Phosphorus

White phosphorus exposed to air glows in the dark
The tetrahedral structure of P4O10 and P4S10.
A stable diphosphene, a derivative of phosphorus(I).
Robert Boyle
Guano mining in the Central Chincha Islands, ca. 1860.
Mining of phosphate rock in Nauru
Match striking surface made of a mixture of red phosphorus, glue and ground glass. The glass powder is used to increase the friction.
Phosphorus explosion

Chemical element with the symbol P and atomic number 15.

- Phosphorus
White phosphorus exposed to air glows in the dark

73 related topics

Alpha

The Space Shuttle Main Engine burnt hydrogen with oxygen, producing a nearly invisible flame at full thrust.

Hydrogen

Chemical element with the symbol H and atomic number 1.

Chemical element with the symbol H and atomic number 1.

The Space Shuttle Main Engine burnt hydrogen with oxygen, producing a nearly invisible flame at full thrust.
Depiction of a hydrogen atom with size of central proton shown, and the atomic diameter shown as about twice the Bohr model radius (image not to scale)
Hydrogen gas is colorless and transparent, here contained in a glass ampoule.
Phase diagram of hydrogen. The temperature and pressure scales are logarithmic, so one unit corresponds to a 10x change. The left edge corresponds to 105 Pa, which is about atmospheric pressure.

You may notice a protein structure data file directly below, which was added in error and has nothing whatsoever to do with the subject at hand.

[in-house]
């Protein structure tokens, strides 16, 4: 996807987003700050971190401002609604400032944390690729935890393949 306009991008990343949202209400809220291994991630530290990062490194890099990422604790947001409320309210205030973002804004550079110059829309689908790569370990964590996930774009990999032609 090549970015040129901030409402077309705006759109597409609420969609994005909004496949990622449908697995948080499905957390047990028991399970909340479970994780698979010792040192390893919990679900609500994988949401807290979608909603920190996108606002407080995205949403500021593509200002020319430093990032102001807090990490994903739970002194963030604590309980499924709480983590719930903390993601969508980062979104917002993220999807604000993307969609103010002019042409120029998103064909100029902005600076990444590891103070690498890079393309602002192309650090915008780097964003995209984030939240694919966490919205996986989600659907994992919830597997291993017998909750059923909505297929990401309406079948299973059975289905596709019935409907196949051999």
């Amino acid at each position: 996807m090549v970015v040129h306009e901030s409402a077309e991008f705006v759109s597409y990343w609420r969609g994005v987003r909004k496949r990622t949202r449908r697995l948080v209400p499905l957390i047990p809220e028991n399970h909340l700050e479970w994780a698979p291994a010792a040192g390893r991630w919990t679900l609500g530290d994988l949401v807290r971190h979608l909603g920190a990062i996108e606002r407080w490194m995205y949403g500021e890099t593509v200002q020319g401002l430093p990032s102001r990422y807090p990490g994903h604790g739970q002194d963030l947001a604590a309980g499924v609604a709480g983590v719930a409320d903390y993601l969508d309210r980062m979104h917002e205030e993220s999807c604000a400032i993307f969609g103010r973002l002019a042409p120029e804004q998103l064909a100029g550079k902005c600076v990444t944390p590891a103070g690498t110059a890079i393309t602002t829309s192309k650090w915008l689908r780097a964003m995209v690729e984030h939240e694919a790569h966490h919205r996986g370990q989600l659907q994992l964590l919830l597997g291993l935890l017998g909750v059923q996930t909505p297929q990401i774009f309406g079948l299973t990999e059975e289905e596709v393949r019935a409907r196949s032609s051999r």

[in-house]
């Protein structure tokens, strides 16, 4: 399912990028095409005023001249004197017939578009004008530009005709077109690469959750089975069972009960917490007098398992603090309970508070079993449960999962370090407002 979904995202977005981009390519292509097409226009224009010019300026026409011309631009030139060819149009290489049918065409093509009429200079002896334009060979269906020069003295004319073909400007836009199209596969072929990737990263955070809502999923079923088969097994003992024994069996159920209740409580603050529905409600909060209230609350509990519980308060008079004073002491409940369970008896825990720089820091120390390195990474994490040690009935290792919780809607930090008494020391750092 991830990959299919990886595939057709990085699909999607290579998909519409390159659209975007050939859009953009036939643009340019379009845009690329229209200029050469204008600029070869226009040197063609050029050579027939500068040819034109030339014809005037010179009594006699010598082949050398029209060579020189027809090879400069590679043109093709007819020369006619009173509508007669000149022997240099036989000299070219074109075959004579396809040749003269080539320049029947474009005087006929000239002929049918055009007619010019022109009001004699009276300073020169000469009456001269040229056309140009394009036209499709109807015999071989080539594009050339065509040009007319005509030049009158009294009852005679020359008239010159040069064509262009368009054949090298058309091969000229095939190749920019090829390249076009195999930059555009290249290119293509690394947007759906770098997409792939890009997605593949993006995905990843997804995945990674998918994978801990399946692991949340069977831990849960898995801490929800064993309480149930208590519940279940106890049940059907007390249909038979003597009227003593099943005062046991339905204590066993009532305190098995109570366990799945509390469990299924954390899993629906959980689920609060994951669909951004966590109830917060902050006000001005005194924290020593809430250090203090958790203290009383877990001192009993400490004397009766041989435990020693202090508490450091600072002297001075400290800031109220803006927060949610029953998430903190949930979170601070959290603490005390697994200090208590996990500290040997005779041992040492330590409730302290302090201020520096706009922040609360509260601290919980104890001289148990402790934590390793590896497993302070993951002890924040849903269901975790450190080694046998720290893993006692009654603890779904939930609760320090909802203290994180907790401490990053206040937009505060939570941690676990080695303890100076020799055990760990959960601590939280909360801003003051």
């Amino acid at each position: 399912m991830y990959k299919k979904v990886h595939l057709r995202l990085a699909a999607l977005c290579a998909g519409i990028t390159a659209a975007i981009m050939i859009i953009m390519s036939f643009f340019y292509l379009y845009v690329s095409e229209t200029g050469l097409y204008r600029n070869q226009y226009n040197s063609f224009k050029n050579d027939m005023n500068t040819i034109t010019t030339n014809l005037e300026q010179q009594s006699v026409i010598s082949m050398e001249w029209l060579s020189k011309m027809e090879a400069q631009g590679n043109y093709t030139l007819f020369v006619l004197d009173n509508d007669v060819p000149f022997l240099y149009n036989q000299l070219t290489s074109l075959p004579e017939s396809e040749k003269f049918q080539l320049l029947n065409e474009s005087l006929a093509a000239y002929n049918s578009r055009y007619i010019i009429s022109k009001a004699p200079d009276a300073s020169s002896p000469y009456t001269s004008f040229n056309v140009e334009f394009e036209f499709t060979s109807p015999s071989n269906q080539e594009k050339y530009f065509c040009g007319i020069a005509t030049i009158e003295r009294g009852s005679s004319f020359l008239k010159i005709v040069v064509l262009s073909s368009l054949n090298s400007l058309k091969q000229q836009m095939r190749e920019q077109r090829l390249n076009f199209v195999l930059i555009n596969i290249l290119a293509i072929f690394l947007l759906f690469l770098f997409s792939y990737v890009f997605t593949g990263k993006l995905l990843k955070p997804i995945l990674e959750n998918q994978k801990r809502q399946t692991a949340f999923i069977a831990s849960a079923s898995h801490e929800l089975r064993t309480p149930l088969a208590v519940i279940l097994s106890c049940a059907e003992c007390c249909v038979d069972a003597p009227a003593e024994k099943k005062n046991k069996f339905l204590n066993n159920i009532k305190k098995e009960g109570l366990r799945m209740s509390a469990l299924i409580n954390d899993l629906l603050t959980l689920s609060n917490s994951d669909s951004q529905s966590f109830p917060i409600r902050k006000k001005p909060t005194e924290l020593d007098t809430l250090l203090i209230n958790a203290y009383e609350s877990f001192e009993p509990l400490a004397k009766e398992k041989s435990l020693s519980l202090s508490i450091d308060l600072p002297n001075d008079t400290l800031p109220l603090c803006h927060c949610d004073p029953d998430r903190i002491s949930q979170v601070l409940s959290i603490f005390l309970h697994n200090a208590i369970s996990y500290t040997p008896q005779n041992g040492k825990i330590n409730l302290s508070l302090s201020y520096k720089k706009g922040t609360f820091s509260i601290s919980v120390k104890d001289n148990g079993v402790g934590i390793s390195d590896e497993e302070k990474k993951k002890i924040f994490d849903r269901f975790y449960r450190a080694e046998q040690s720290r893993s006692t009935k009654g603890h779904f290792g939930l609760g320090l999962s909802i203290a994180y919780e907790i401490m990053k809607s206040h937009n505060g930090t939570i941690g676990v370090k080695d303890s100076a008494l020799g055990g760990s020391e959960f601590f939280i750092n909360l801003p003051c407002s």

A sample of sodium hydride
Hydrogen discharge (spectrum) tube
Deuterium discharge (spectrum) tube
Antoine-Laurent de Lavoisier
Hydrogen emission spectrum lines in the visible range. These are the four visible lines of the Balmer series
NGC 604, a giant region of ionized hydrogen in the Triangulum Galaxy
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The symbols D and T (instead of and ) are sometimes used for deuterium and tritium, but the symbol P is already in use for phosphorus and thus is not available for protium.

A farmer spreading manure to improve soil fertility

Fertilizer

Any material of natural or synthetic origin that is applied to soil or to plant tissues to supply plant nutrients.

Any material of natural or synthetic origin that is applied to soil or to plant tissues to supply plant nutrients.

A farmer spreading manure to improve soil fertility
World population supported with and without synthetic nitrogen fertilizers.
Founded in 1812, Mirat, producer of manures and fertilizers, is claimed to be the oldest industrial business in Salamanca (Spain).
Six tomato plants grown with and without nitrate fertilizer on nutrient-poor sand/clay soil. One of the plants in the nutrient-poor soil has died.
Inorganic fertilizer use by region